Earl Schlenk, WØES
Getting that rare QSL into your mailbox takes a dedicated effort by your local bureau.
Ever wonder how those DX cards get to you? I am the “V” sorter for the WØ QSL Bureau and I would like to explain how one sorter does it.
QSL cards from all over the world arrive at the local bureau. Figure 1 shows Steve, WØSJS, with a typical stack of about 18,000 cards that arrive at the bureau. My area bureau (The Mississippi Valley DX and Contest Club) then sorts the cards according to the individual suffix letters in the call. For example, all call signs, KØ, WØ, KCØ, NNØ etc, whose suffix (the first letter after the number) begins with the letter “A,” are presorted by the bureau managers. These are sorted into individual letter groups, to be given to the letter “A” sorters. That’s where guys like me get to work.
The Triage of Sorting
As a letter sorter, I receive a bag with hundreds of cards (see Figure 2) from the local club, which is the WØ bureau. I also receive a data sheet listing new postage purchases by bureau users. It lists the stamps, envelopes and address labels recently purchased from the bureau along with the amount of any monies deposited in the user’s account. I enter this data in an Excel spreadsheet.
I then remove cards one by one and compare that particular card to a list of bureau users to determine if they have envelopes and postage on hand. If the station is listed as having postage on hand, their cards go into their specific letter slot according to the second letter in their call. If they are on the list but do not have envelopes or postage left, I hold these cards in their respective slots and contact them by e-mail or post card notifying them that they have cards on file and they need to purchase envelopes and postage if they want these cards to be delivered. If they don’t respond, their cards are held for a year and then they are shredded. If a station is not on the list, I place them in a “dead file” and keep them for a year.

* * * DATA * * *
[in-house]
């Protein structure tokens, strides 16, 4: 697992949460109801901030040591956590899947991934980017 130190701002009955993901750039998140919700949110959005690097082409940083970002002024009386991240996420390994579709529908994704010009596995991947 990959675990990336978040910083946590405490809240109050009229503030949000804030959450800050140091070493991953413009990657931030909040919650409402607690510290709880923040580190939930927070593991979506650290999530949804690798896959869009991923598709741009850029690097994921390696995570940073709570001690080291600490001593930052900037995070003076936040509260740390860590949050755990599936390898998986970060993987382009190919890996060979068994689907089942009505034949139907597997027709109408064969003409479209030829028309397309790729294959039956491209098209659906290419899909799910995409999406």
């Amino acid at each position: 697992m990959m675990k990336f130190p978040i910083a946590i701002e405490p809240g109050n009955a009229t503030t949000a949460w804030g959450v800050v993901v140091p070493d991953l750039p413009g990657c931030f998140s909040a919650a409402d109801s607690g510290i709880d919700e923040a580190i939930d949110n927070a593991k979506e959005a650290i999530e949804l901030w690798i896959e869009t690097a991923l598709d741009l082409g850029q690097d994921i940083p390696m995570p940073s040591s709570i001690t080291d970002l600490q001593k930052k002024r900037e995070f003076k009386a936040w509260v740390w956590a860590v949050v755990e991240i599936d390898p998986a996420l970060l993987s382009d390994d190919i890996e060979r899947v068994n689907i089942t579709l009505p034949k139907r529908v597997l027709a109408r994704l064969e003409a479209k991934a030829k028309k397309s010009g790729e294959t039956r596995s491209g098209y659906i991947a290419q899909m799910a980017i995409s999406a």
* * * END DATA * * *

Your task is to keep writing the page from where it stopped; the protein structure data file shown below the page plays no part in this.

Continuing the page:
At the WØ bureau we have boxes built by one of the sorters, Mark, AAØYY, that have slots in them to hold the individual cards by the second letter in the call. As an example of this, the call WØVS gets sorted by the letter S and goes in the S slot, WØVZ, would go into the Z slot, etc. Figure 3 shows the sorting box used by this bureau. I am the letter “V” sorter and I have a larger slot for the letter V because 2 × 1 calls (WXØV, AAØV, etc) go into this slot as well as calls with a V as the second letter. Other than the 2 × 1 calls signs go into a slot designated for the second letter after the “V.” This is the first sort.
After all cards are placed in their respective slots, I then start with the cards in the A slot. I sort all the cards for the same station, group them together and secure them with a rubber band so they don’t get mixed again with other calls. I double-check the grouped cards to insure I didn’t mix similar call sign cards. It’s easy to make a mistake getting WAØxxx grouped with WBØxxx.
Preparing for Delivery
The envelopes and postage are kept in a manila folder designated by the second letter of the call. The information on a particular station is also kept in an Excel database to account for the postage and envelopes used and new postage and envelopes purchased.
Once each station‘s cards are grouped, they are again checked for mistakes and then the cards are placed in an envelope or envelopes. If a station has acquired many ounces of cards and has funds on hand in the bureau, I will request a priority envelope from the bureau manager, which could hold up to 13 ounces of cards, this will cost the user less money in postage.
The weight and thickness of the standard envelopes are now very limited by the USPS. If you receive multiple envelopes from us it is because we can’t send more than about 7 thin cards in the standard size envelope. With the weight and thickness regulations imposed by the USPS as I am writing this in 2009, we can get about 15 thin cards in one envelope for 61 cents (one 44 cent + one 17 cent stamp), which is 2 ounces in weight and under the 1/4 inch thickness limit.